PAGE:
This Week in The Voice: A Call To Harm

This week in the Voice, out today, Nick Pinto track's the NYPD's poor judgment with the mentally ill, recently culminating in the death of a schizophrenic woman, writing: "With a growing international consensus on the best practices for police interactions with the mentally ill -- practices the NYPD has so far resisted adopting -- the story of how Shereese Francis died once again raises the question of whether the NYPD is doing everything it can to train its officers on how to do the delicate work of serving New Yorkers with mental illness."

Robert Sietsema dines at Ootoya, the "Denny's of Japan," and says of the mega-chain: "Ootoya is a type of restaurant called a teishoku. Partly aimed at shoppers, it specializes in set meals that include entrées plus sides that run to white rice, steamed pumpkin, potato salad, chawanmushi, assorted pickles, miso soup, and salads. These repasts, most costing from $15 to $22, constitute an amazing bargain considering the quantity and quality of the food."

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This Week in the Voice: Rikers Con Job

This week in the Voice, out today, Graham Rayman chronicles a Corrections Department jail con, which has resulted in investigations for "falsifying reports, beating inmates, and violating department regulations."

In food, Robert Sietsema heads to Hazar, a Turkish newcomer in Bay Ridge, and finds the city's best falafel, "Pleasingly studded with sesame seeds, they're aerodynamically streamlined like Frisbees, so frying produces more crisp surface area proportionate to the interior, and also allows the insides to cook thoroughly."

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This Week in The Voice: Julie Delpy Rocks New York

This week in the Voice, out today, Karina Longworth talks with Julie Delpy about her film career, writing of Delpy's third writing/directing/starring effort: "A film about a neurotic creative navigating tricky issues of love and domesticity in Manhattan, featuring a protagonist who intermittently wears big black-frame glasses and is played by a performer who is also the film's writer and director, 2 Days in New York all but begs for Woody Allen comparisons. Certainly, Delpy's portrayal of hapless attempts to balance work and artistic ambition with the emotional and logistical demands of family brings to mind a famous Allen self-deprecation: 'The only thing standing between me and greatness is me.'"

In food, Robert Sietsema travels to Bushwick's slice of the Iberian peninsula with a visit to El Mio Cid, explaining that the establishment reflects a broader trend about Spanish restaurants, which have long been disappearing from Manhattan: "The genre is being kept alive in the so-called Outer Boroughs, where Spanish immigration continues at a low ebb. What is really driving the trend are Spanish speakers from the Caribbean and South America, who look upon Iberian food not only as an ancestral birthright, but also as one among a range of Latin cuisines they'd like to consider when dining out."

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This Week in the Voice: I Fought The Landlord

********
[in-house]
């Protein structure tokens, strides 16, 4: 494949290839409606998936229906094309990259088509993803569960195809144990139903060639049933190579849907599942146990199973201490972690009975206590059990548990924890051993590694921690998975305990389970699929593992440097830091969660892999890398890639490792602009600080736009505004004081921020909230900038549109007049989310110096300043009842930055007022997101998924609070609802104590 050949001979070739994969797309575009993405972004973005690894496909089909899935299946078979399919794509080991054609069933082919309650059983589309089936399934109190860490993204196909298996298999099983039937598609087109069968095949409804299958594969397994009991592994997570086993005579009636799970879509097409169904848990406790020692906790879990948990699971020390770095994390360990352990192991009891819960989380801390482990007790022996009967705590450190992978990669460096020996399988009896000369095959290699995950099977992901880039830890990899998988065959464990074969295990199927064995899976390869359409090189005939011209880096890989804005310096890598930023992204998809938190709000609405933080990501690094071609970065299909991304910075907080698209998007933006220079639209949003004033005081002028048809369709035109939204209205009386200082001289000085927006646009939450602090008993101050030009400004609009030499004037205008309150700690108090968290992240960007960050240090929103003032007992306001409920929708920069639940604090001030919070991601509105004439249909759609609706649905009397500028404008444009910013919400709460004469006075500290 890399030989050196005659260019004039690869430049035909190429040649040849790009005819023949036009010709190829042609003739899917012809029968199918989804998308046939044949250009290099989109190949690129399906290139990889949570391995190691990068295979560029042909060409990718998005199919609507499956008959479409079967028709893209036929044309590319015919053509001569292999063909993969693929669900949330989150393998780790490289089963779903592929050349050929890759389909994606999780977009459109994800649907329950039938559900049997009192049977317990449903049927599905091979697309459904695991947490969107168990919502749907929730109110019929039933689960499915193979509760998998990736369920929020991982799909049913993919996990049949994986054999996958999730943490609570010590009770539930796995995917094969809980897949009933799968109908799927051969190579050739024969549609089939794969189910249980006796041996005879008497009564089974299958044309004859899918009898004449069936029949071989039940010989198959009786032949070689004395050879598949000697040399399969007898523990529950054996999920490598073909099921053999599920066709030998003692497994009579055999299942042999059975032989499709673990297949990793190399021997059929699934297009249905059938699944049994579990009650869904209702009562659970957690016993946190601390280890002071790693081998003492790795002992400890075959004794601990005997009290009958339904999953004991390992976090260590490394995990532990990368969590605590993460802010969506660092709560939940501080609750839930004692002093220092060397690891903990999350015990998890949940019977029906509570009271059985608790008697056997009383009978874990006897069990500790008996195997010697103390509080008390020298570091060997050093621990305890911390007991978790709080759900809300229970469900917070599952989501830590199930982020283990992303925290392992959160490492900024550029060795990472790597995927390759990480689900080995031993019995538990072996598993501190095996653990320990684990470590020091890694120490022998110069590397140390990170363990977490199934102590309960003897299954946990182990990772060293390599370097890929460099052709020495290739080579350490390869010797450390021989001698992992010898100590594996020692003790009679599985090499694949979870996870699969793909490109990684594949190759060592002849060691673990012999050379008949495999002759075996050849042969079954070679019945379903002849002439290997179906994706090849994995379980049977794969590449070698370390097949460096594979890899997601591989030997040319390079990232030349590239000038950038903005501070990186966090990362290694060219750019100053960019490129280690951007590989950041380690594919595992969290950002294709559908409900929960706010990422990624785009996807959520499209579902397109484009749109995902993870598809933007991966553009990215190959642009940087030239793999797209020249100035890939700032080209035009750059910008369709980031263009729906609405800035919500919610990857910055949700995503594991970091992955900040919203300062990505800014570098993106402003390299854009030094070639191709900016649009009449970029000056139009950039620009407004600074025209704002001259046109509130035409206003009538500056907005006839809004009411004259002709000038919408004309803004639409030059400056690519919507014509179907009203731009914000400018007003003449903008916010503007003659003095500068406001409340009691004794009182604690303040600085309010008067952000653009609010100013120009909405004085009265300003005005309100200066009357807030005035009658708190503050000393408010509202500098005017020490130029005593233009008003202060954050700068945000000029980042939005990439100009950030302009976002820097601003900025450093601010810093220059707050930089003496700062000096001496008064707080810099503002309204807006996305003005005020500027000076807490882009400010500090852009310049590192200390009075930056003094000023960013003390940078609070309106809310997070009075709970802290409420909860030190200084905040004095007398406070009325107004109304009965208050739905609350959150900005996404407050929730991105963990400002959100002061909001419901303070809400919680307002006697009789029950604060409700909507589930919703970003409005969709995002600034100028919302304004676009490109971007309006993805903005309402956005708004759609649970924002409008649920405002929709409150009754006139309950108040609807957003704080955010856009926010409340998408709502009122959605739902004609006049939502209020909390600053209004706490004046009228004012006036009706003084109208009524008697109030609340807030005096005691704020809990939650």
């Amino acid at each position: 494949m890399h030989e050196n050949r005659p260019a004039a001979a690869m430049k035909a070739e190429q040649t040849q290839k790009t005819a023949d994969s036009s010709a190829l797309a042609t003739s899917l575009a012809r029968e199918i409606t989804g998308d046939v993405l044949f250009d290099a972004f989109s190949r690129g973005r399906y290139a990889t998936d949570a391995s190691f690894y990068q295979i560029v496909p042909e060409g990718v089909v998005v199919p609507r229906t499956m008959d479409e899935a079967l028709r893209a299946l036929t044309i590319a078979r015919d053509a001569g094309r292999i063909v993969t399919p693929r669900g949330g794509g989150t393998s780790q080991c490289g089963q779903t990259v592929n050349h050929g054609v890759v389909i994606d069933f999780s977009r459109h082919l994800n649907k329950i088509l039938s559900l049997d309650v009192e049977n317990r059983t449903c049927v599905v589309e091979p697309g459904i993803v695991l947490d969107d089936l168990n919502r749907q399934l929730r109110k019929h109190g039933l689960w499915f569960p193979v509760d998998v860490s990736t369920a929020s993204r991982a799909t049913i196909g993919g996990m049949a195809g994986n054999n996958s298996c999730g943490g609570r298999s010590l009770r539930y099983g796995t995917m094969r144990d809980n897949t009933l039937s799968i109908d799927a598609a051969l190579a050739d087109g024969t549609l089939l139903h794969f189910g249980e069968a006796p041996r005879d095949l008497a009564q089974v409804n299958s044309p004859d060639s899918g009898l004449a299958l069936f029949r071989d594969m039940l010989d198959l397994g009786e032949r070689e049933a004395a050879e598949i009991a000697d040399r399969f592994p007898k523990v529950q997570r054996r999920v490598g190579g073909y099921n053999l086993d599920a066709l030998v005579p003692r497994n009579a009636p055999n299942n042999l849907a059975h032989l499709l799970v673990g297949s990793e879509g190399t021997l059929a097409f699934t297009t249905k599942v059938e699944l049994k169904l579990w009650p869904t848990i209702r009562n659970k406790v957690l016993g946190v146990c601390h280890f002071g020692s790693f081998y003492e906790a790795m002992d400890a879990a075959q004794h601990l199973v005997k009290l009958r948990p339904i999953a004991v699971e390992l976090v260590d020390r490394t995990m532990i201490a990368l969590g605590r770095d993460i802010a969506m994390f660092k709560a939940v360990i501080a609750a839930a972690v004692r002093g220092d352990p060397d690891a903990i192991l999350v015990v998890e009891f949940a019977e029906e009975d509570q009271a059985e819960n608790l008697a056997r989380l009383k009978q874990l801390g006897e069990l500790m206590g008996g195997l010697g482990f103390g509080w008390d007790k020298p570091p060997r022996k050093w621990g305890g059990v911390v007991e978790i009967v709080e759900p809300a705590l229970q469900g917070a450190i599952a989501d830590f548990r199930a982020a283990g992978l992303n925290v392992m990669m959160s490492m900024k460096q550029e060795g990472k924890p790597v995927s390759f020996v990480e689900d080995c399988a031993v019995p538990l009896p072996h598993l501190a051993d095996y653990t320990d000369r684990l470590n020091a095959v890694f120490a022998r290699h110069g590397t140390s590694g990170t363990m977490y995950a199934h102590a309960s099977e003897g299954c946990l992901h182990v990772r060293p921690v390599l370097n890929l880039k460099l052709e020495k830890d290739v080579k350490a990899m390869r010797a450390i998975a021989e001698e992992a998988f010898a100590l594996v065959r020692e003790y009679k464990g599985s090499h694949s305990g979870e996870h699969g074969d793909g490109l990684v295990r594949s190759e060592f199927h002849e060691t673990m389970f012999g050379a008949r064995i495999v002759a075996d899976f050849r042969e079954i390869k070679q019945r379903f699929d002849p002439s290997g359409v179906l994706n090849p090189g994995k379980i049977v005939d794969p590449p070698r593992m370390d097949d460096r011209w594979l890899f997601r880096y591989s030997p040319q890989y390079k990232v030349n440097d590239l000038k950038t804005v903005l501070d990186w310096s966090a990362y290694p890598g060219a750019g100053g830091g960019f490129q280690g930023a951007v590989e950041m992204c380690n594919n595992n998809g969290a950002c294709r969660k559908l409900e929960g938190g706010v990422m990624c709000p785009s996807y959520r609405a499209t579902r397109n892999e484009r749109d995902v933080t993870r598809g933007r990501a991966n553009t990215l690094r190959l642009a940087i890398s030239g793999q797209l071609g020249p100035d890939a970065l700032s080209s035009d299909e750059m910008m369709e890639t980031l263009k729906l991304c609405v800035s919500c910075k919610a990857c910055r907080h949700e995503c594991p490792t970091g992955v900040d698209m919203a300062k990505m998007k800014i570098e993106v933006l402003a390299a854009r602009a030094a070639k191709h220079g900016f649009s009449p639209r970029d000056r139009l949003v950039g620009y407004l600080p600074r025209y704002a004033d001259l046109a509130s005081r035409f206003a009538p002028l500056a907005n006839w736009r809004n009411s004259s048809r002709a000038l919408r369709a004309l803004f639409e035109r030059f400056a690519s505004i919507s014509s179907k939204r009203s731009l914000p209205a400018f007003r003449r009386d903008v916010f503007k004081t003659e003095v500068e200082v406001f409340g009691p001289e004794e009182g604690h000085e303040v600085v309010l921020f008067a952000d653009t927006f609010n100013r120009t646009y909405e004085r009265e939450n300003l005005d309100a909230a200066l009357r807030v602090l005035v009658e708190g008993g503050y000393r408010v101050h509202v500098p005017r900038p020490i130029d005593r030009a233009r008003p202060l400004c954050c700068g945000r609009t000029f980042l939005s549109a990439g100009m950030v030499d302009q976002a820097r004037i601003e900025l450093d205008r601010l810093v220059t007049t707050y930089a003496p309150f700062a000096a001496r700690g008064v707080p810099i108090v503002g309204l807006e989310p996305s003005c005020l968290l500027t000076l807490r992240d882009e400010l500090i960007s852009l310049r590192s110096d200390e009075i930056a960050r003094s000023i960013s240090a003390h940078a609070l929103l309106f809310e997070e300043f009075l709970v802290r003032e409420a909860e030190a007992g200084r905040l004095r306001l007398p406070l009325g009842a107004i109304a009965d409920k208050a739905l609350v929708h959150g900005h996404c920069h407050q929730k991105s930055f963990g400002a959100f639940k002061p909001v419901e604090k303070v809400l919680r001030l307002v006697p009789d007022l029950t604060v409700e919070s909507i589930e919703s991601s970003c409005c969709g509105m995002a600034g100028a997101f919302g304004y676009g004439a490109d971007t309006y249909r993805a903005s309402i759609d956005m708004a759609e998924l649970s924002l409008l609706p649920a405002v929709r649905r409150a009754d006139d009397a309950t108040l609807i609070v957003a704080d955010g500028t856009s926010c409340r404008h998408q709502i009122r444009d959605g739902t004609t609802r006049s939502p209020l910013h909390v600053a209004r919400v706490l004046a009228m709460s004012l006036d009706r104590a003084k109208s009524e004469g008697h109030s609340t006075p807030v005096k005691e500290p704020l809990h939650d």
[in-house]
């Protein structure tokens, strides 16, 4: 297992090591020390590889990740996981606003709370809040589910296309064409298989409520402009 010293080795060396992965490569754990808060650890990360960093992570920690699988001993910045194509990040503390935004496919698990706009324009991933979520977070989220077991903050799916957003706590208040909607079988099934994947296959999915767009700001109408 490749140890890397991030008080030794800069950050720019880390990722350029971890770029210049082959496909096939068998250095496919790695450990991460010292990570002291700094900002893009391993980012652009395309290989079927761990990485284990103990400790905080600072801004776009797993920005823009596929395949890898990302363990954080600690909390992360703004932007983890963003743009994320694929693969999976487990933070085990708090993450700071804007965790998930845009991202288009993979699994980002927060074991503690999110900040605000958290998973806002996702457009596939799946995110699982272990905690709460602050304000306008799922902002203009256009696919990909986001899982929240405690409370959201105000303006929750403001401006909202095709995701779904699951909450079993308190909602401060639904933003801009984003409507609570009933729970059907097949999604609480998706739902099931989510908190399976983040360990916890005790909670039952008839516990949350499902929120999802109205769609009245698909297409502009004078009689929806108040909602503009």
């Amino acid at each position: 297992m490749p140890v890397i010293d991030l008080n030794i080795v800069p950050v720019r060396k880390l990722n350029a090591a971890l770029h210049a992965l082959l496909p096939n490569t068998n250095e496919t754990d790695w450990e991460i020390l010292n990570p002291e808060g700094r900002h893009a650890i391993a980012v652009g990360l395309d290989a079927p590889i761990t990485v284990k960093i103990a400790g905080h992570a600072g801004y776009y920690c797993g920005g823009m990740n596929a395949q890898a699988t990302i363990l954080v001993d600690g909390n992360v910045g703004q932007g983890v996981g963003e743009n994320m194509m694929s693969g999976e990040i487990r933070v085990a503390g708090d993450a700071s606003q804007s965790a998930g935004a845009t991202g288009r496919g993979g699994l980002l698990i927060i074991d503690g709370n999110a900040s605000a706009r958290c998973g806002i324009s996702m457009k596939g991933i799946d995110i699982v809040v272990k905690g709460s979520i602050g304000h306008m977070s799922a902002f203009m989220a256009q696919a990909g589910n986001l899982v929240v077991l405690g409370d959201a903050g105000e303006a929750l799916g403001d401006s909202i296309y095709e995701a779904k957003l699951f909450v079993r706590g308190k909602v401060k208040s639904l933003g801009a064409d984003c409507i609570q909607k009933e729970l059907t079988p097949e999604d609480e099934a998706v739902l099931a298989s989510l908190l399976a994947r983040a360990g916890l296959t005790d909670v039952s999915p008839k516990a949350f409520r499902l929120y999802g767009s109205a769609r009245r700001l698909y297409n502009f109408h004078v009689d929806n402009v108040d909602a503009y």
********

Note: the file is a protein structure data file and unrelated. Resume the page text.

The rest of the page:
This week in the Voice, out today, Araceli Cruz and Steven Thrasher tell the tale of landlord Moshe Samovha's bad Upper Manhattan building and the lone resident who fought for better living conditions: "This is a landlord who has acted with impunity for decades, content to let the city repair his boiler in winter while taxpayers pick up the tab, for example. The city has been powerless to keep Samovha from operating a slum...The one person who did stand up to Samovha was one of his Amsterdam Avenue tenants, a single mother of four children and an undocumented immigrant named Maria Montealegre."

Robert Sietsema goes to Food Gallery 32, a food court in Koreatown, and observes: "The ground floor is devoted to seven counters -- predominantly purveying Korean, Korean-Japanese, and Korean-Chinese food -- plus a beverage seller and a Red Mango yogurt concession. The ground floor offers a cluster of tables, and there's mezzanine seating above, presenting dramatic views of the food seekers below. Teenagers favor the isolated third floor, where they hang with their buds, excitedly chattering and sharing cheap snacks until the place shuts down at midnight."

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This Week in the Voice: 4Knots

This week in the Voice, out today, Eric Sundermann headed to Hoboken, where he chats with San Diego-based Crocodiles, which is performing at 4Knots: "In 2009, they released their debut, the bedroom-recorded, grungy Summer of Hate. And even though Endless Flowers is only the band's third full-length, their maturity is evident. They've grown in membership: Endless Flowers is the first album to be recorded with their five-piece touring band. The group's sound has similarly evolved from hollowed-out, scratchy guitars and sometimes-inaudible vocals to full-fledged -- and at times anthemic -- power rock 'n' roll."

In food, Robert Sietsema yearns for the hard-to-find provincial picks at Yunnan Kitchen, "The place evokes the cuisine of Yunnan, a People's Republic province situated in the southwest, bordering Burma, Laos, and Vietnam. Most of the population is not ethnic Chinese, but a combination of hill tribes that originated in Southeast Asia, who are often treated as second-class citizens by the Chinese government."